Aristotle wrote, " No great genius was ever without some mixture of madness, nor can anything grand or superior be spoken except by the agitated soul." It was the fire of outraged feeling which inspired this memorable work. She hastened home and wrote, and, her husband being away, she read it aloud to her older children. Her burning sentences so touched their young hearts that they wept with her, and cried out that slavery was the most accursed thing in the world. Some days afterwards Professor Stowe, having returned, was passing through her room, and noticing many sheets of closely written paper upon his wife's table, he took them up and began to read. His casual curiosity soon merged into interest and deepened into astonishment. He sought his wife with words of enthusi-


astic praise and said, "You can make something out of this."

   "I mean to," was the quiet reply of his wife.

   From this time on, Harriet Beecher Stowe was possessed by the theme; it dominated all other concerns, and held her a willing captive until it was done. She said to the writer a year or two before her death, "I did not think of doing a great thing, I did not want to be famous. It came upon me and I did as I must, perforce, wrote it out, but I was only as the pen in the hands of God. What there is good and powerful in it came from Him. I was merely the instrument. It is strange that He should have chosen me, hampered and bound down as I was with feeble health and family cares. But I had to do it."

  A glance at her domestic situation may give an idea of what it was to undertake the writing of a book at this time. Mrs. Stowe was the mother of six children, the youngest of whom, now the Rev. Charles E. Stowe, pastor of the Windsor Avenue Congregational Church, of Hartford, Conn., was then a babe of a few months. He was born in the spring of 1851, and it was during the following summer and fall that this great labor was performed. Mrs. Stowe, in addition to her own little flock, had a number of pupils whom she had taken into her family, and her father, the Rev. Lyman Beecher, had come on from Cincinnati, and was occupied with the revision and publication of one of his books, and he and his step-daughter, Mrs. Laura Dickinson, who acted as his amanuensis, became members of the Stowe household. Catering to and caring for the comfort of this large family, which comprised more than a dozen members, of all ages, from the venerable Doctor to


his tiny, helpless grandson, would seem to be quite enough for one frail little woman to do. In her position as Professor's wife there were also various duties as hostess and entertainer constantly incumbent upon her, but she was not discouraged. Her vocation was upon her and most nobly she assumed it. She has said, "I knew my work must be done, my children cared for, dinner prepared and put upon the table and a thousand and one things seen to, but this was always uppermost in my mind, and it got itself done, somehow."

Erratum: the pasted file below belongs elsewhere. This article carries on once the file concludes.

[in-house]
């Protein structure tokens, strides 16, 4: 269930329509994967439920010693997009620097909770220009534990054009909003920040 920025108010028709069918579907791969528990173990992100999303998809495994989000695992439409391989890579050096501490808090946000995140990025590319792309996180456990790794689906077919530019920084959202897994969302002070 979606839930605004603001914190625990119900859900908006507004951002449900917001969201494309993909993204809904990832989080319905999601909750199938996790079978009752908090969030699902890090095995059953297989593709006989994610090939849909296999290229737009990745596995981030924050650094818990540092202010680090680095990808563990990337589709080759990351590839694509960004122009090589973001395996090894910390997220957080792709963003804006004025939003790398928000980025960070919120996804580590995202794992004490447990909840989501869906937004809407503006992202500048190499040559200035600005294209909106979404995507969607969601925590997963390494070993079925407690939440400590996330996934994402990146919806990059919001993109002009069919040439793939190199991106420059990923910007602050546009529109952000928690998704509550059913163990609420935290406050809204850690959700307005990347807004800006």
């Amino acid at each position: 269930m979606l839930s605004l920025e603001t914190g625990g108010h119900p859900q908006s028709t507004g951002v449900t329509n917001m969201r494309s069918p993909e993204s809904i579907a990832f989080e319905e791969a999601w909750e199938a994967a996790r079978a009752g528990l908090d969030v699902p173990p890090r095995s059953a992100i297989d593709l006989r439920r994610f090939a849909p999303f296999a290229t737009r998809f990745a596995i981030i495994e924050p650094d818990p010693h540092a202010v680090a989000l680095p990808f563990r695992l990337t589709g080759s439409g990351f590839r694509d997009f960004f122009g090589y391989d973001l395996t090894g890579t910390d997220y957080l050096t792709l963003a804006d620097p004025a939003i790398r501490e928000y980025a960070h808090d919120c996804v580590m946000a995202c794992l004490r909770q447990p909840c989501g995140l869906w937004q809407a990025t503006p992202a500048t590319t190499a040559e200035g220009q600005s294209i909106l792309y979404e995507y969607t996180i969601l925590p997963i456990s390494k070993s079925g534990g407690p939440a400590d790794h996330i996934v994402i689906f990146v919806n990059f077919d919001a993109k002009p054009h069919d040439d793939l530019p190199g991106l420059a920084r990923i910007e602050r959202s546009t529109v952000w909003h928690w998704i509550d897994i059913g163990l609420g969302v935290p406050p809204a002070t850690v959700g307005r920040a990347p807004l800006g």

Scenes, incidents and conversations rushed upon her with such vivid clearness and strength that they could not be denied. During her varied domestic and maternal duties, the idea ran on, an undercurrent of logical argument illustrated with suggestive incidents, and she could hardly wait to get at her pen and fix it upon paper, as she sat with her portfolio on her knee by the kitchen fire, in the moments snatched from her domestic duties.

   Harriet Beecher Stowe had none of the dependence upon small accessories, which was a peculiarity of authors as great as Wordsworth, who when writing, habitually fingered the button of his coat; Ben Johnson, who inhaled clouds of his beloved snuff, and Schiller, who could not get inspiration without the aroma of half-decayed apples which he kept in the drawer of his desk, to the discomfiture of his friend Goethe, who was made extremely ill when once attempting to write thereon.

   Her theme was sufficient stimulus, and no particular conditions were necessary to the easy working of her mind. A friend who had an intimate knowledge of her literary methods recently said to the writer concerning the author


of Uncle Tom's Cabin. "When the inspiration came and she was in the midst of a thrilling or pathetic scene, she sat with her MSS. on her knee and wrote, no matter what were the distractions." This power of self-withdrawal is a rare gift even among the greatest of novelists. Silence, comfort, and seclusion are the indispensable conditions for most writers. As Lowell says:

"Thy work unfinished, bolt and bar thy door;
Where they see two the sky-gods come no more."